Earthquake in Tibet. An earthquake measuring 6.6 on the Richter scale jolted ‘dam gzhung (Ch: Damxung), 82 km from Lhasa, Latitude: 30.274°, Longitude: 90.711°, at 4:30 pm on October 6th. ‘Dam gzhung is part of Lhasa Municipality. Read a report about the earthquake from Chinese state media in English here and in Tibetan here.
As misleading reports come through about houses being razed down to the ground in Lhasa, where else to hear the news but from the horse’s mouth? Someone in Lhasa has been twittering regularly about daily life in Lhasa and has the following to say about the events of that day:
An earthquake was felt in Lhasa just a minute ago, the quake lasted for only 3 seconds, people were running on the street, dogs barking.
04:33 PM October 06, 2008
And now people were laughing on the street, as if something “exciting” happening.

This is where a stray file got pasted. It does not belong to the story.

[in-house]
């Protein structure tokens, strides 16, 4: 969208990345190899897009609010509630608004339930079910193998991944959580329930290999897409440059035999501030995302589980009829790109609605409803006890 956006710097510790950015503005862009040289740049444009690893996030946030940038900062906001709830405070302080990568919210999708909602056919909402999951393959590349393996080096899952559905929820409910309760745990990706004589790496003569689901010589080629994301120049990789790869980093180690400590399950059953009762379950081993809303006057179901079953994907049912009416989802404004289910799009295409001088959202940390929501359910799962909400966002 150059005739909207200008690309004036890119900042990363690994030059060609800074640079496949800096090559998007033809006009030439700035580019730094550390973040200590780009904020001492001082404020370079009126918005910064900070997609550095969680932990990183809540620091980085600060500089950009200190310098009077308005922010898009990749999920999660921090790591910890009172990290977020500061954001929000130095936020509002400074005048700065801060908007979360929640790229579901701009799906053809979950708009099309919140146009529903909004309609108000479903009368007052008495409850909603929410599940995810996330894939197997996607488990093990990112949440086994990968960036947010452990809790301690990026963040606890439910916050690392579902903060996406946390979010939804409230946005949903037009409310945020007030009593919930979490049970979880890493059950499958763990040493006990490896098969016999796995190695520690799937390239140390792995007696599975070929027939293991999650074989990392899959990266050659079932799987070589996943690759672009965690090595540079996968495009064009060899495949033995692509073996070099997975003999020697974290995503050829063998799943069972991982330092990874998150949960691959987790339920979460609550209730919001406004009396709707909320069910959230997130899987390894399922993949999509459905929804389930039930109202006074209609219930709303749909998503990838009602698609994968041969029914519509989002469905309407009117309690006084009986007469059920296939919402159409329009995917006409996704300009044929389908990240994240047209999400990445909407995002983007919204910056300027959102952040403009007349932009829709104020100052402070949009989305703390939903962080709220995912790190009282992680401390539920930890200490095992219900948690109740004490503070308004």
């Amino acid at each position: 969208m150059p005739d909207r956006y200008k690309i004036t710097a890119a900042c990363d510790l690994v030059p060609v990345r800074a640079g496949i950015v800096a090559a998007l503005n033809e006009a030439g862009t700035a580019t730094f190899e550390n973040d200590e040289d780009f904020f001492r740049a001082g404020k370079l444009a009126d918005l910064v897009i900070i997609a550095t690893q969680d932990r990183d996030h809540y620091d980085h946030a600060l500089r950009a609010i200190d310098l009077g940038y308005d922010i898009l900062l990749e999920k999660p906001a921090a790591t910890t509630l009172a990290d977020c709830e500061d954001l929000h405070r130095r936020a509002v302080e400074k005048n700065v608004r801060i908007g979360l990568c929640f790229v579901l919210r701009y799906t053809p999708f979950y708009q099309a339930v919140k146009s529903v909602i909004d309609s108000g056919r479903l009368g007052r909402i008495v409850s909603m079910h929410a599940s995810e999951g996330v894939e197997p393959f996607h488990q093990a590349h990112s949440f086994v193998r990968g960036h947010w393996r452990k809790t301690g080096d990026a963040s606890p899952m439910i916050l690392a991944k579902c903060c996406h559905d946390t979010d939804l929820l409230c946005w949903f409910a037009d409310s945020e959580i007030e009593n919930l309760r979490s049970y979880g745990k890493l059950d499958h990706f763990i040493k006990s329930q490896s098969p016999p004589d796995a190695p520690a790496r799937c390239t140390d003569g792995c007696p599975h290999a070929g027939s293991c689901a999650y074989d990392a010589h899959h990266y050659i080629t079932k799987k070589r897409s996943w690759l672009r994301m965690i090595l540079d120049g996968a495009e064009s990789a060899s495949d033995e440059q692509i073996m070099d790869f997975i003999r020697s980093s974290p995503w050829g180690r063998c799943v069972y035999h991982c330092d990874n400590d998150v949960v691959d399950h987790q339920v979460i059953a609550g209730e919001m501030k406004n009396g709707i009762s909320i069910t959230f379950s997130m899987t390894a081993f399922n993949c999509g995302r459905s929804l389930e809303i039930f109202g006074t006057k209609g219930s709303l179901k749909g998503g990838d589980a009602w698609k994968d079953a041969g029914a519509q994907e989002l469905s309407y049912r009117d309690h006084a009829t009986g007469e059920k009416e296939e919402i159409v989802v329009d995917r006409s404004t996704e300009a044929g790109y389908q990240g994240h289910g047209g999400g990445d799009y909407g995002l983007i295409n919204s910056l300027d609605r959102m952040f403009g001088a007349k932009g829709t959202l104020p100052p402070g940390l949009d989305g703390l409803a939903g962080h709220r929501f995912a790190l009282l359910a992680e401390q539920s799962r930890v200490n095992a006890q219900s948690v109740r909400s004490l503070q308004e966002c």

04:35 PM October 06, 2008
Historically Lhasa wasn’t an earthquake zone…”, said **** of **** Hotel. It seemed that most people weren’t feeling panic.
08:30 PM October 06, 2008
The epicenter of the recent quake was in Damxung County (82km away from Lhasa), the qake measuring 6.6 degress on Richter scale.
09:56 PM October 07, 2008
More than 100 bldgs were destructed in Damxung County, > 30 dead. Nothing much happened in Lhasa, students had a half-day leave.
09:57 PM October 06, 2008
Had hotpot again till 4am, met 2 primary school students on the way back home, they were scared of quake & decided to sleep at Jokhang Sq.
04:47 AM October 07, 2008
And I have to emphasize that the quake only had an extremely minor effect on Lhasa, **** & the buildings around were affected at all.
05:42 AM October 07, 2008
This post is also available in: English
It’s nice to have a map, but how did Namtso (Gnam-mtsho) become Mamtso? And are there really cave drawings in the middle of the lake? And if the reports all say the epicenter was due West of Lhasa, why is it this map shows it as due North?
Sorry, so many questions. But I’m a little disoriented.
The map is from the Bradshaw Foundation’s website. For cave paintings there is a short article and photographs in South Asian Studies, 6 Magazine, 1990, http://www.bradshawfoundation.com/tibet